Collects Abraham Lincoln's most inspiring works written during his public life, from his inaugural address to the Emancipation Proclamation, and includes a biography and chronology of Lincoln's life. Collects Abraham Lincoln"s most inspiring works written during his public life, from his inaugural address to the Emancipation Proclamation, and includes a biography and chronology of Lincoln"s life. ...more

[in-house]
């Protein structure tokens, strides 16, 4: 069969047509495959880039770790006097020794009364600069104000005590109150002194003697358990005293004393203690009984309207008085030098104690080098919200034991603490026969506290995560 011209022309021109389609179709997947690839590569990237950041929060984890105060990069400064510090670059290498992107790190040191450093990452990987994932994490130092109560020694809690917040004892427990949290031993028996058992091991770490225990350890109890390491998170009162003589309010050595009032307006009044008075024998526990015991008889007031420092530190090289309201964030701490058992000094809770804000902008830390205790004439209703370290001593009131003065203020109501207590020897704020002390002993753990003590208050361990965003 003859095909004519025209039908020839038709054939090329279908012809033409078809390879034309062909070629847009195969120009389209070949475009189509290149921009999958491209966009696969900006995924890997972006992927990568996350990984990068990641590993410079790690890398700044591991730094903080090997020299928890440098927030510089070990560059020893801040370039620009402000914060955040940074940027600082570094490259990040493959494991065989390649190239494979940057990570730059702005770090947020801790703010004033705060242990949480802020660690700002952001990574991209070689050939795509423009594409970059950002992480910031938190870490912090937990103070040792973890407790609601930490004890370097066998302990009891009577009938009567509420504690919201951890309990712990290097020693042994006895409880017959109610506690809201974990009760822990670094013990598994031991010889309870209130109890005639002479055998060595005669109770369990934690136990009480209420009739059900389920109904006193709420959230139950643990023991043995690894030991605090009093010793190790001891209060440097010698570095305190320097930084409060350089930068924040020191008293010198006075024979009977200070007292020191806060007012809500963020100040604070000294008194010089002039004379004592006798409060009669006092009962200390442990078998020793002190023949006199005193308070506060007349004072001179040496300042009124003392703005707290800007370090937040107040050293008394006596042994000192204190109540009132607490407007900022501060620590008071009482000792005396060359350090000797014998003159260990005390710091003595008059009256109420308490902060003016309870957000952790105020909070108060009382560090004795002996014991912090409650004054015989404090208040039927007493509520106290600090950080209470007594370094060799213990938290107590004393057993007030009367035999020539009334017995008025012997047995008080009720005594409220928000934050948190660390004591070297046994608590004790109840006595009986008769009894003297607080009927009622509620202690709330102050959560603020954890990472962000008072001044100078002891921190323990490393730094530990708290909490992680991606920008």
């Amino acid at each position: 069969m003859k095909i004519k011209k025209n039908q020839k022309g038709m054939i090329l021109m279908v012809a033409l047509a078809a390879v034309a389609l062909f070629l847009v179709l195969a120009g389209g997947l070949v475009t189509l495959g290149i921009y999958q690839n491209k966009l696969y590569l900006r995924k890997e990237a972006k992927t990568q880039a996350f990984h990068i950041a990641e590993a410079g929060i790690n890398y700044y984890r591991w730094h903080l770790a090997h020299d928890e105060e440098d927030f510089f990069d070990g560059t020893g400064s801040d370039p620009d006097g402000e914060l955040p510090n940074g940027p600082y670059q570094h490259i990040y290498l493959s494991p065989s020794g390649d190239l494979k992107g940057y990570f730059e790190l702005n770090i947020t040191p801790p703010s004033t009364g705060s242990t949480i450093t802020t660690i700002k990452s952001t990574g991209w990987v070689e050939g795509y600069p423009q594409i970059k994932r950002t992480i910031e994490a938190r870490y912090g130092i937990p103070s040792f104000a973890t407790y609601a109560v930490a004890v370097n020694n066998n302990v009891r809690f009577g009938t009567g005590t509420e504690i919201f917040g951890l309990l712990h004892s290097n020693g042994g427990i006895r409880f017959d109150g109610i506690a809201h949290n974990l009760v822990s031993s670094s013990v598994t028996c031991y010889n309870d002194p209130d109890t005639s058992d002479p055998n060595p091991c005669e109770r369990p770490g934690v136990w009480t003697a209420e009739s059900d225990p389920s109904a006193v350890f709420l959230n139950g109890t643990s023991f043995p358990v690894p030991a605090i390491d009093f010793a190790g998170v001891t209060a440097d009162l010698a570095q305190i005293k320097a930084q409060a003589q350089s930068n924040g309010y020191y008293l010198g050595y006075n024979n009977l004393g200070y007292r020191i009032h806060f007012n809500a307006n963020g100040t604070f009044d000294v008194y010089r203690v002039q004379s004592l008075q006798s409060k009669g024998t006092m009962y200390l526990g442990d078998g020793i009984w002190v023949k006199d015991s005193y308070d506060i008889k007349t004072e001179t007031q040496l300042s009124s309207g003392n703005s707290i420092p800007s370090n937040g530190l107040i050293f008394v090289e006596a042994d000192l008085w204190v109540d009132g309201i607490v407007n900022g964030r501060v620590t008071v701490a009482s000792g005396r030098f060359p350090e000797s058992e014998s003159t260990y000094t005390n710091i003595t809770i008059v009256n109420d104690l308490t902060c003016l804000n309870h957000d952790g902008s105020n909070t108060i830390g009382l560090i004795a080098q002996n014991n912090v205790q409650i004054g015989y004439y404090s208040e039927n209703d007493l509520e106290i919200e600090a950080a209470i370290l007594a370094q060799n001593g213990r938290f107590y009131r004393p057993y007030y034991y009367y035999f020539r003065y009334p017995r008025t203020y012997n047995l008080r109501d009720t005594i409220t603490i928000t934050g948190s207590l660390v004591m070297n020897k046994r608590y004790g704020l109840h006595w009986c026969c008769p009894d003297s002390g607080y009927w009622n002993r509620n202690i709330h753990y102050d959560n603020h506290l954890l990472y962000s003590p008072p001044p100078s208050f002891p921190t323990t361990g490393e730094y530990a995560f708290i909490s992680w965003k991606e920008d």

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A friend reminded me of this review by Liking it this evening (well, that was a year or more ago). In reviewing it, I realized that 2016 could possibly be called the "sesqucenteniannual" (one hundred fifty-first) anniversary of Lincoln's death in 1865. But more than that, the great book reviewed here is not only available from many dealers, but a Kindle edition can be had for three bucks! Since there are nothing but words in the volume anyway, a digital edition loses nothing in comparison to a p A friend reminded me of this review by Liking it this evening (well, that was a year or more ago). In reviewing it, I realized that 2016 could possibly be called the "sesqucenteniannual" (one hundred fifty-first) anniversary of Lincoln"s death in 1865. But more than that, the great book reviewed here is not only available from many dealers, but a Kindle edition can be had for three bucks! Since there are nothing but words in the volume anyway, a digital edition loses nothing in comparison to a paper one.In this review I use spoilers to divide it into parts. In the case of the present book, there is nothing in any of these sections which would "spoil" anyone"s reading of the book. If the description of the section interests you, take a look.Lincoln is either the obvious subject, or plays a main part, in hundreds of books. Just to name a few of fairly recent vintage, there is the full scale biography by David Herbert Donald Lincoln, the very popular work by Doris Kearns Goodwin Team of Rivals, which is both more general (it"s billed as a "multiple biography" of not only Lincoln, but of others in his administration, and in the Army which he command) and more specialized (in that it is a study of Lincoln"s "political genius") than Donald"s book; and the following Lincoln books, mentioned among others, in a recent NPR report: The Fiery Trial, Battle Cry of Freedom, and Land of Lincoln (See the following brianowens.tv reviews:Team of Rivals http://www.brianowens.tv/review/show/... Battle Cry of Freedom http://www.brianowens.tv/review/show/... )The appeal of the book under review here is that it combines a very readable and interesting biography with a large selection of Lincoln"s own writings. Thus it is of interest to readers who are not looking for a very detailed, in-depth or specialized study of Lincoln, but a fairly brief overview of his life, and in addition a wide selection of his writings, the latter a feature of this book missing from the other books mentioned.When the book was published in 1940, it was the largest single-volume collection of Lincoln"s writings ever published. The "writings" include addresses, proclamations, many different categories of letters, and generous selections from the famous Lincoln-Douglas debates.IntroductionThe following section is a short overview of a (short itself) Introduction to the book by Allan Nevins, entitled "Lincoln in His Writings".(view spoiler)Biographical essayThis review section explores briefly the Lincoln biography included in the book, written by Philip Van Doren Stern, a Civil War historian who incidentally, in 1945, privately published his short story "The Greatest Gift" - the inspiration for the classic Christmas movie It"s a Wonderful Life.(view spoiler)The Writings of Abraham LincolnThis is the main section of the book.(view spoiler)… the total number of Lincoln"s words preserved for posterity is more than one million … This volume, of course, does not pretend to completeness … The principle of selection used has been to include all those items which are of biographical interest or of historical importance. … it has been necessary to print excerpts from some of the longer pieces … For the general reader these excisions should not be serious, for the material omitted has been left out because it is relatively unimportant, dull, repetitious, of ephemeral interest or because it pertains only to Lincoln"s legal or business life.The writings presented are about 275 in number, stretching to over 600 pages. The first item is "Address to the People of Sangamon County, Illinois, March 9, 1832"; the last, "Lincoln"s Last Writing, April 14, 1865". Every item is introduced with remarks which provide historical and political context. These range from a sentence or two (most longer) to over a page. The selections themselves range from brief one paragraph letters to major excerpts from addresses.I think it fair here to present a somewhat arbitrary selection of the items included, from among those that are more than one or two pages long. Hopefully these will help any Goodreader perusing this section to decide whether the book would be of interest.(In each case the number in parentheses is the length in pages of the entry, including the introductory material.)- Address Before the Young Men"s Lyceum of Springfield, January 27, 1838 (11)- From an Address to the Springfield Washingtonian Temperance Society, February 22, 1842 (4)- "The Bear Hunt" (1846) (4) (a poem by Lincoln)- Speech at Peoria, Illinois, in Reply to Senator Douglas, October 16, 1854 (48 – the longest entry)- From a speech in Springfield, Illinois, June 26 1857 (15)- Notes for Speeches, about October 1, 1858 (7)- From Lincoln"s Reply in the Seventh and Last Joint Debate at Alton, Illinois, October 15, 1858 (25) (excerpts from all seven of the Lincoln-Douglas debates are included)- First Inaugural Address, March 4, 1861 (12)- From the Message to Congress in Special Session, July 4, 1861 (13)- From the Annual Message to Congress, December 3, 1861 (8)- Preliminary Emancipation Proclamation, September 22, 1862 (4)- From the Annual Message to Congress, December 1, 1862 (11)- Opinion of the Draft, August <15?>, 1863 (6)- Address at the Dedication of the Gettysburg National Cemetery, November 19, 1863 (3) (The introductory section is two pages long. The Gettysburg Address itself is one page.)- Proclamation of Amnesty and Reconstruction, December 8, 1863 (5)- From the Annual Message to Congress, December 8, 1863 (8)- Second Inaugural Address, March 4, 1865 (4)- Last Public Address, April 11, 1865 (6) (hide spoiler)>MiscellanyIn the last section I"ve included various comments on additional material in the book, and on the edition of the book which I"m reviewing.(view spoiler)*